BRUSSELS, Oct. 25 (UPI) -- European antitrust authorities say they're a step closer to issuing a fine against Microsoft for failing to offer Windows users a choice of Internet browsers.
The warning from the European Commission follows an investigation launched in July.
"We have reached the preliminary conclusion that Microsoft breached its commitments to provide Windows users with a choice screen between Internet browsers," Joaquin Almunia, competition commissioner for the European Commission, said.
Microsoft has four weeks to respond or risk a fine of as much as 10 percent of revenue, CNN Money reported.
Microsoft's sales last year totaled nearly $70 billion, CNN said.
The software giant has apologized for the violation, which it characterized as an inadvertent error.
"We sincerely apologize for this mistake and will continue to cooperate fully with the Commission," the company said Wednesday in a written statement. "Although this was the result of a technical error, we take responsibility for what happened, and we have taken steps to strengthen our internal procedures to help ensure something like this cannot happen again."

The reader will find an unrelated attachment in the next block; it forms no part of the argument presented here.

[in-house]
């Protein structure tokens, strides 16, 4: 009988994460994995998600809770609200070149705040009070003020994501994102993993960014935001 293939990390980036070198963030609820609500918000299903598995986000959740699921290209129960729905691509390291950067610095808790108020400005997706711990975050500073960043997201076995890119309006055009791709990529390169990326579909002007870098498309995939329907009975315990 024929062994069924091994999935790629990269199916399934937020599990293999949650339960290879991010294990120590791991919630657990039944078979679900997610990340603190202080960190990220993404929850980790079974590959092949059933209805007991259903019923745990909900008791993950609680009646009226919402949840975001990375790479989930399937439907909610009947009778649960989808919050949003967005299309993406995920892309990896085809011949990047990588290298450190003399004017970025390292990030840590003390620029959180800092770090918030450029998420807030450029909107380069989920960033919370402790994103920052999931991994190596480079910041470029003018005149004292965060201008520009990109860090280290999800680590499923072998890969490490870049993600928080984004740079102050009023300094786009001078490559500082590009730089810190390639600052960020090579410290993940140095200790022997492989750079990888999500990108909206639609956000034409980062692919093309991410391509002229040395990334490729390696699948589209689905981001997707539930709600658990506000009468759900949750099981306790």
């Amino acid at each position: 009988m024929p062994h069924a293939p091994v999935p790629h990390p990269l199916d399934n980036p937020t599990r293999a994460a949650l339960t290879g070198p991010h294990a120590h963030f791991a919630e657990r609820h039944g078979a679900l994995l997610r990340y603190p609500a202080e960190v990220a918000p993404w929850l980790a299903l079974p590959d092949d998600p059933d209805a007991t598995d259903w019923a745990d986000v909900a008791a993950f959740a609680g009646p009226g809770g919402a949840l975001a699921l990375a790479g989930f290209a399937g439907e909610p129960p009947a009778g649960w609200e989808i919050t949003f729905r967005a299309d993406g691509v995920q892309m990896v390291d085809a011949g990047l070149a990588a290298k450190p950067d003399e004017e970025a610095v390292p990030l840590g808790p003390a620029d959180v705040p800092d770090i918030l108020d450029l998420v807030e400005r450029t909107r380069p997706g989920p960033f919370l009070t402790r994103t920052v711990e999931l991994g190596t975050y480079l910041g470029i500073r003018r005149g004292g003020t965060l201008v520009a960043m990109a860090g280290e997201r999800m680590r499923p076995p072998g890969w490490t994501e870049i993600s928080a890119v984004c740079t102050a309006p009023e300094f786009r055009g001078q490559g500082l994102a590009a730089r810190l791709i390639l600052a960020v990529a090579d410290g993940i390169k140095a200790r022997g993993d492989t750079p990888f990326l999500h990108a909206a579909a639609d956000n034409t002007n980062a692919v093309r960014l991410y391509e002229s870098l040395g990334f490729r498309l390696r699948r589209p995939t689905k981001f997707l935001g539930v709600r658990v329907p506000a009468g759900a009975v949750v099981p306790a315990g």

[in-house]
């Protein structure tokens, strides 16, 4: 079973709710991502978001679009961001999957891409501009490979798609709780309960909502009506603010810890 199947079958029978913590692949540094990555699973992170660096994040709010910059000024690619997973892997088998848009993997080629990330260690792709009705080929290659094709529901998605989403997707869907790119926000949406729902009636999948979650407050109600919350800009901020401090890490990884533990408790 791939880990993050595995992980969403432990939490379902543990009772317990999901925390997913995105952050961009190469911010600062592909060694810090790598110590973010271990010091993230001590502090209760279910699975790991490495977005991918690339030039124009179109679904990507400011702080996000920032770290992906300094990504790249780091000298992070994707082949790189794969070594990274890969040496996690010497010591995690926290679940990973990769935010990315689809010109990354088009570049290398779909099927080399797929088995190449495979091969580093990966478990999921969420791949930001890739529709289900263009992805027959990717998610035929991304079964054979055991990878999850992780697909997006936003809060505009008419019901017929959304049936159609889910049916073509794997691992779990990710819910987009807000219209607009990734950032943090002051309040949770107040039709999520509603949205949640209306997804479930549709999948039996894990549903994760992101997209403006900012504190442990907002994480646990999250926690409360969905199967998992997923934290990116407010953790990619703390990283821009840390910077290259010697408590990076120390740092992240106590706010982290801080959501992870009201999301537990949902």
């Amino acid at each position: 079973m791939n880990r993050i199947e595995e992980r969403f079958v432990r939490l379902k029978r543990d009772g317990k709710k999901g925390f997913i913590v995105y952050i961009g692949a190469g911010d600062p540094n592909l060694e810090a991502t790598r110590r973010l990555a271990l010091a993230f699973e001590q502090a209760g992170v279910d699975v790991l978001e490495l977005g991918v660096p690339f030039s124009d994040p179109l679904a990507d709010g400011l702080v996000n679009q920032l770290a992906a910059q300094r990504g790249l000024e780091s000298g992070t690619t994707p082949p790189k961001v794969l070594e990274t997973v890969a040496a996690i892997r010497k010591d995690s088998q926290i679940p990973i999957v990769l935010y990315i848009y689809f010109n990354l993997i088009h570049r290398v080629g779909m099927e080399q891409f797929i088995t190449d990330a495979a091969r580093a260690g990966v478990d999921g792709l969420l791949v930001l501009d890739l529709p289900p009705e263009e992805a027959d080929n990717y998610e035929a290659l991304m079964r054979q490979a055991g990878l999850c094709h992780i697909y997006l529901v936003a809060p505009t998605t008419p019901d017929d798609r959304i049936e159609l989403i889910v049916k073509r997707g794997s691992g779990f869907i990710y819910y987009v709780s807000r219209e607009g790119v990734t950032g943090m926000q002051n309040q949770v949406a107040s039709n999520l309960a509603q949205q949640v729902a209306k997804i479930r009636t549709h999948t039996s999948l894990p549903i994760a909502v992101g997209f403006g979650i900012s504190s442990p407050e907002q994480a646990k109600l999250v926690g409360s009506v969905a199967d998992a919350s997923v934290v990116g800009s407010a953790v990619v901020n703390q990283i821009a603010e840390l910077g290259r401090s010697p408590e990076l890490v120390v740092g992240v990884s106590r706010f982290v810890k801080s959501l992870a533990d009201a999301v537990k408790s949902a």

Under an agreement with the European Commission, as of March 2010 a "choice screen" was supposed to pop up when a user was setting up Windows, displaying 11 different browsers to choose from, including Microsoft's own Internet Explorer.
The choice screen was missing when Microsoft issued a Windows 7 update called "Service Pack 1" in February 2011.